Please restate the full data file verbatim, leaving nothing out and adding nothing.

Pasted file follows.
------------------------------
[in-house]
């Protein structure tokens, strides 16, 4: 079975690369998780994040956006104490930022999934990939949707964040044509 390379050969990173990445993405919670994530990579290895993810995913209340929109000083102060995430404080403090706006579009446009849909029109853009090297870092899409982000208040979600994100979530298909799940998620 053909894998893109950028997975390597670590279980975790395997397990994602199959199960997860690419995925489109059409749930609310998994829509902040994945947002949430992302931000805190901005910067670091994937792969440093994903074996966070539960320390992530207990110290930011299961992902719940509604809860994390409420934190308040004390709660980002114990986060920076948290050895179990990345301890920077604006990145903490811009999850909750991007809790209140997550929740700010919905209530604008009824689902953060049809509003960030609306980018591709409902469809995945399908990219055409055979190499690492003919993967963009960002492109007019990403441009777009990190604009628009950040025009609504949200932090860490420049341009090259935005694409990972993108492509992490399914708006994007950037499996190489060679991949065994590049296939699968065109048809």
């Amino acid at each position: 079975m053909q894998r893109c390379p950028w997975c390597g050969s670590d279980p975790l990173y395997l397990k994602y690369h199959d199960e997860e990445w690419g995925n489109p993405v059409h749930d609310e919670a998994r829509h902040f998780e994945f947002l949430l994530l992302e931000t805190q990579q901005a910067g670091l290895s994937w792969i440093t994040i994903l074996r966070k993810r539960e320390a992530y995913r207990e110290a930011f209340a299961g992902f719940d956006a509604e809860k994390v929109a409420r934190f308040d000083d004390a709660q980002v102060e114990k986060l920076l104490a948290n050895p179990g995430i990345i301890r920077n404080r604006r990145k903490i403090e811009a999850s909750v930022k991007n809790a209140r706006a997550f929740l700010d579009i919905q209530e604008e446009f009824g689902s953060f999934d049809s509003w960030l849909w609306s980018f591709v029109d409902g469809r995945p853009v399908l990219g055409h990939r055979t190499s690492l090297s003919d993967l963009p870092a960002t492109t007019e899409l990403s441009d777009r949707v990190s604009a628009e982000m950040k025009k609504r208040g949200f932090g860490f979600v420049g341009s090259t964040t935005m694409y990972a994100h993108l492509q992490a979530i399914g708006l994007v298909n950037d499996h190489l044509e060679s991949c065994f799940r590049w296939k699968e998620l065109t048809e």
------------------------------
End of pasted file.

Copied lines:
[in-house]
């Protein structure tokens, strides 16, 4: 079975690369998780994040956006104490930022999934990939949707964040044509 390379050969990173990445993405919670994530990579290895993810995913209340929109000083102060995430404080403090706006579009446009849909029109853009090297870092899409982000208040979600994100979530298909799940998620 053909894998893109950028997975390597670590279980975790395997397990994602199959199960997860690419995925489109059409749930609310998994829509902040994945947002949430992302931000805190901005910067670091994937792969440093994903074996966070539960320390992530207990110290930011299961992902719940509604809860994390409420934190308040004390709660980002114990986060920076948290050895179990990345301890920077604006990145903490811009999850909750991007809790209140997550929740700010919905209530604008009824689902953060049809509003960030609306980018591709409902469809995945399908990219055409055979190499690492003919993967963009960002492109007019990403441009777009990190604009628009950040025009609504949200932090860490420049341009090259935005694409990972993108492509992490399914708006994007950037499996190489060679991949065994590049296939699968065109048809």
């Amino acid at each position: 079975m053909q894998r893109c390379p950028w997975c390597g050969s670590d279980p975790l990173y395997l397990k994602y690369h199959d199960e997860e990445w690419g995925n489109p993405v059409h749930d609310e919670a998994r829509h902040f998780e994945f947002l949430l994530l992302e931000t805190q990579q901005a910067g670091l290895s994937w792969i440093t994040i994903l074996r966070k993810r539960e320390a992530y995913r207990e110290a930011f209340a299961g992902f719940d956006a509604e809860k994390v929109a409420r934190f308040d000083d004390a709660q980002v102060e114990k986060l920076l104490a948290n050895p179990g995430i990345i301890r920077n404080r604006r990145k903490i403090e811009a999850s909750v930022k991007n809790a209140r706006a997550f929740l700010d579009i919905q209530e604008e446009f009824g689902s953060f999934d049809s509003w960030l849909w609306s980018f591709v029109d409902g469809r995945p853009v399908l990219g055409h990939r055979t190499s690492l090297s003919d993967l963009p870092a960002t492109t007019e899409l990403s441009d777009r949707v990190s604009a628009e982000m950040k025009k609504r208040g949200f932090g860490f979600v420049g341009s090259t964040t935005m694409y990972a994100h993108l492509q992490a979530i399914g708006l994007v298909n950037d499996h190489l044509e060679s991949c065994f799940r590049w296939k699968e998620l065109t048809e």